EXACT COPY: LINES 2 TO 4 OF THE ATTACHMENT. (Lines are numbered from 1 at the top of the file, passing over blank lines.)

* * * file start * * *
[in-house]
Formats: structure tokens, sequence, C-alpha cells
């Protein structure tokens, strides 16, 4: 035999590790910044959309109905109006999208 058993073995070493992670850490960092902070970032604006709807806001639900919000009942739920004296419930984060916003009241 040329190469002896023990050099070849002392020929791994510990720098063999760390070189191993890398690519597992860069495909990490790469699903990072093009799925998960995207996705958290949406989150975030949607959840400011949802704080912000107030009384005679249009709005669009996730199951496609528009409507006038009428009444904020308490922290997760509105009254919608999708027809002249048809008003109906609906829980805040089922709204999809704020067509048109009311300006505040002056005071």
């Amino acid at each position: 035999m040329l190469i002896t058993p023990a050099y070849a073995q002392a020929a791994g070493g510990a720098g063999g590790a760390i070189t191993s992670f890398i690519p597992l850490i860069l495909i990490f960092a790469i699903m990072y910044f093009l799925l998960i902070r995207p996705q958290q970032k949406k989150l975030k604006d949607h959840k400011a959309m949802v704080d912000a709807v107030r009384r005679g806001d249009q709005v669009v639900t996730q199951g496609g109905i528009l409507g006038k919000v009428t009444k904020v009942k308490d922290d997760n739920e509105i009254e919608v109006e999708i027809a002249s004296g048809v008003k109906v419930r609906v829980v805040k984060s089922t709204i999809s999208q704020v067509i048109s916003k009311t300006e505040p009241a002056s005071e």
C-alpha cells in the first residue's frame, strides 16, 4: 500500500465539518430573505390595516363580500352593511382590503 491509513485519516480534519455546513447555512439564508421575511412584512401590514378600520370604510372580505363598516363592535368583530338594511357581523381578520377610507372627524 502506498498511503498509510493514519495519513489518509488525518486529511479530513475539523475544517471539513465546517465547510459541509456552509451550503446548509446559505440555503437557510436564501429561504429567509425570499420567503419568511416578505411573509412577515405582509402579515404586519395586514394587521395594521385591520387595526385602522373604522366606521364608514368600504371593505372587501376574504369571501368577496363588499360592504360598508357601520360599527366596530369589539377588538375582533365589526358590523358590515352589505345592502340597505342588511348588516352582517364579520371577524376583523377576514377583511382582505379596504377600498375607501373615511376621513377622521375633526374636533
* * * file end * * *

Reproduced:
Formats: structure tokens, sequence, C-alpha cells
């Protein structure tokens, strides 16, 4: 035999590790910044959309109905109006999208 058993073995070493992670850490960092902070970032604006709807806001639900919000009942739920004296419930984060916003009241 040329190469002896023990050099070849002392020929791994510990720098063999760390070189191993890398690519597992860069495909990490790469699903990072093009799925998960995207996705958290949406989150975030949607959840400011949802704080912000107030009384005679249009709005669009996730199951496609528009409507006038009428009444904020308490922290997760509105009254919608999708027809002249048809008003109906609906829980805040089922709204999809704020067509048109009311300006505040002056005071």
């Amino acid at each position: 035999m040329l190469i002896t058993p023990a050099y070849a073995q002392a020929a791994g070493g510990a720098g063999g590790a760390i070189t191993s992670f890398i690519p597992l850490i860069l495909i990490f960092a790469i699903m990072y910044f093009l799925l998960i902070r995207p996705q958290q970032k949406k989150l975030k604006d949607h959840k400011a959309m949802v704080d912000a709807v107030r009384r005679g806001d249009q709005v669009v639900t996730q199951g496609g109905i528009l409507g006038k919000v009428t009444k904020v009942k308490d922290d997760n739920e509105i009254e919608v109006e999708i027809a002249s004296g048809v008003k109906v419930r609906v829980v805040k984060s089922t709204i999809s999208q704020v067509i048109s916003k009311t300006e505040p009241a002056s005071e």